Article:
I love the way Peter Harris has stopped the girls from being the docile character who stuff happens to and made the girls into the active lead characters.

BuffytheAppleBobber Tue 08-Oct-13 09:48:11

Is there a book that has ever been published for children where a girl rescues a boy? I am not asking facetiously, I've actually never come across one.

FrauMoose Tue 08-Oct-13 09:48:52

I'd recommend 'Reckless Ruby'....

ICameOnTheJitney Tue 08-Oct-13 09:49:52

DramaQueen Bless you for your concern about men...as you say, the problem is lack of equality....which is why we need to work hard to balance the fucking HUGE amount of wishy washy shite books with weak little prissy arses of girls for characters by fucking them off for some which switch the roles.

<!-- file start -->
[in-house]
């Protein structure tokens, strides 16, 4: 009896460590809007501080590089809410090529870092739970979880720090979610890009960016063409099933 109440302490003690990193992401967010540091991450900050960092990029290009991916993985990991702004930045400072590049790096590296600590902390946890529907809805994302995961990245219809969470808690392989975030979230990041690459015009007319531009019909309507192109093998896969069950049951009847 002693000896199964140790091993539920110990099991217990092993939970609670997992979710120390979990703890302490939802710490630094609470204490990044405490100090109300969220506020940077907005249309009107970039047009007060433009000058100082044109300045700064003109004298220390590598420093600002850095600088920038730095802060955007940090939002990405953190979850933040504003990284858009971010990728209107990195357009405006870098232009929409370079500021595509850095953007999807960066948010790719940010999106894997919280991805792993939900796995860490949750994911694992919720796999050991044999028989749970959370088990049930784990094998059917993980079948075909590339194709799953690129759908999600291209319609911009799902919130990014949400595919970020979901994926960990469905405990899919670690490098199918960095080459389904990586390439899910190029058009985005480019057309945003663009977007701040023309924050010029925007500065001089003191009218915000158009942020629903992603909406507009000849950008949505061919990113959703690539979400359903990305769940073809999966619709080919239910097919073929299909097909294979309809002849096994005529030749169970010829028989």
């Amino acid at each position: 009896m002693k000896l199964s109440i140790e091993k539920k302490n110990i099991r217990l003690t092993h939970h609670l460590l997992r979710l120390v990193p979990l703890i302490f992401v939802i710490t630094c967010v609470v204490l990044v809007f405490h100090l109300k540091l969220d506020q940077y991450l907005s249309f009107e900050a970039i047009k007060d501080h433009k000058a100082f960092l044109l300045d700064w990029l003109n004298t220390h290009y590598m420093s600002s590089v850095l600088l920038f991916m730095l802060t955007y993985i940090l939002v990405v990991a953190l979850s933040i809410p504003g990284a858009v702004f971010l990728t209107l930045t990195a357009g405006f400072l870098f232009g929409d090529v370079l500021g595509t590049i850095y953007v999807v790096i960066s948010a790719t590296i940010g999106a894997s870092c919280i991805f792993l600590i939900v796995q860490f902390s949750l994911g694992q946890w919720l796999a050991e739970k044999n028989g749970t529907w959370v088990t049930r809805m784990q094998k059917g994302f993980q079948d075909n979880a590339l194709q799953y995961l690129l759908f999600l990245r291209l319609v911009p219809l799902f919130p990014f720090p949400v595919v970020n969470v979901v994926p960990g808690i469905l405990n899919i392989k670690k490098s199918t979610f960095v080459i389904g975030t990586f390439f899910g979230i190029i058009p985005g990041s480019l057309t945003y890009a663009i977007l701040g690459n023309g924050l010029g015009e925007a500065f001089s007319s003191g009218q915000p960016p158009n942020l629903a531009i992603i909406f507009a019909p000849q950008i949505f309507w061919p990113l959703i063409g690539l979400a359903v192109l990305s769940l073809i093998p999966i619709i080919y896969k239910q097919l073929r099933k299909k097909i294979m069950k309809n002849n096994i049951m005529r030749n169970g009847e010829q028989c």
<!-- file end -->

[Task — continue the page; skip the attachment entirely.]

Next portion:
When there is an EQUAL amount of books with strong female characters THEN maybe you can shite on with "what about the menz">> and wring your hands over them.

pictish Tue 08-Oct-13 09:50:31

The Paper Bag Princess is a story about a princess rescuing a prince from a dragon.
It has a funny ending as well.

ICameOnTheJitney Tue 08-Oct-13 09:50:53

Buffy The Night Pirates has little girls who take a boy on an adventure and then control the action...they overcome some bad pirates and then take the boy back home.